Who cares if a small, 10-employee business decides to rent an office in San Francisco? It means nothing to you, right? Actually, it could mean quite a bit of money — not only to a San Franciscan but also to people throughout the Bay Area. Here’s how it works.
Let’s say the payroll for five professionals is $125,000 each with another $65,000 for each of five junior staffers. That’s $950,000 a year that will be spent mostly on housing and other expenditures in the area. Then add the office leasing expense, tenant improvement expenditures, electrical installation, various utilities, taxes, tech services, office supplies, marketing, legal, accounting, health care benefits, transportation, dining and entertainment, local and state taxes and so on. Since the company will probably make a profit, there will be additional funds to spend and invest locally. The total annual impact of that 10-person firm could easily be $2 million. And since probably half of the workers have significant others who moved here with them, you can add even more money to The City’s gross domestic product.
So why should we care whether a small business decides to open its doors here vs. in Seattle? In case you didn’t know, most firms that rent office space in San Francisco’s commercial buildings — even in the biggest buildings, are small — or they are the regional offices of large firms. San Francisco is not home to many Fortune 500 companies with vast assets that government can tax and regulate. Our business community is comprised primarily of small entities that are vulnerable to unwise government actions. And, because they’re small, these firms have the flexibility to leave San Francisco if they are made to feel unwelcome or if they grow to a size where taxes and regulations make it cost-ineffective to remain here;
All San Francisco citizens should care about small tenants because collectively, they are a very big deal; 41,614 small companies equal many Fortune 500 firms. There are 34,793 companies and organizations in San Francisco with fewer than 10 employees, according to business list compiler InfoUSA. And there are 6,821 tenants with between 10 and 50 employees in The City. That’s a significant economic impact. So we need to make them feel as special as they really are to our economy — and not discourage them with onerous taxes and inefficient government.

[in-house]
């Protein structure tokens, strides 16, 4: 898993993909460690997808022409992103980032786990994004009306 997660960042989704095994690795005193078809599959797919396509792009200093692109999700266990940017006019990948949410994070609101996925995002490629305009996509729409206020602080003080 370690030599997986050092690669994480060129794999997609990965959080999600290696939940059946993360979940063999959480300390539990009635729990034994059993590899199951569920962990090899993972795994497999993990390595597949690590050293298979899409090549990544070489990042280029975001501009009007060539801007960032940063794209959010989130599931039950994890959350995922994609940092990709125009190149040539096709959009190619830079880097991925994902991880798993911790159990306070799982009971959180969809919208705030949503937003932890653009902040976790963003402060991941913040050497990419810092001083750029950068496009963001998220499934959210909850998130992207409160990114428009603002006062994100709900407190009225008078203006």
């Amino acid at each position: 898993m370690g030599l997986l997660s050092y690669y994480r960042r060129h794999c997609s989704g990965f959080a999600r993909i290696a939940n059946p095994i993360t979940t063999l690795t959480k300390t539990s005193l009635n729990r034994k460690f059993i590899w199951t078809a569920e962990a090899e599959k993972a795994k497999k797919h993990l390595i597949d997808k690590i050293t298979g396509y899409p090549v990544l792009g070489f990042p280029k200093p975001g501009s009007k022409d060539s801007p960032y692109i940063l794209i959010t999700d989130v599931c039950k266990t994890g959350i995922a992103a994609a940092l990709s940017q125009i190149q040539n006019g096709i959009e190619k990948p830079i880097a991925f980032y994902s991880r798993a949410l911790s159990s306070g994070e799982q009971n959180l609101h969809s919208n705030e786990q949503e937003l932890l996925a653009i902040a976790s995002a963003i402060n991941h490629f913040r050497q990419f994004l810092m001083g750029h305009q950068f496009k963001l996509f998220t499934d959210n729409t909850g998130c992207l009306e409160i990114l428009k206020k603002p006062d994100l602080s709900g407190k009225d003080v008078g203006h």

Call me optimistic, but lately I believe I’ve seen at City Hall an awakening to the basic economic reality that the private sector provides the overwhelming amount of local tax revenues. Dare I say there have even been some entrepreneurial gestures under the golden dome, such as the recent decision to encourage Twitter to remain here by giving it a tax break to keep it from heading south? Twitter started small and is now a growing company, and its location here will create jobs for numerous small businesses and organizations that serve it. Twitter’s workers will buy consumer goods here, dine in restaurants, spend on entertainment and use many local services. The company will attract visitors who will stay in hotels, spend more locally and go on Facebook and Twitter and tell the world how fabulous it is here. Oh, and all the spending is taxed, which means we can keep that gold on the City Hall dome shiny.
Our local economy is coming back, but there are still more unemployed San Franciscans than you can fit into AT&T Park. As city elections loom, we should be asking candidates how they plan to create jobs — or at least how they plan to remove government’s impediments to job creation. We could use a few more 10-person offices downtown. And maybe even more companies like Twitter.
Marc Intermaggio is executive vice president of BOMA, San Francisco’s Building Owners and Managers Association.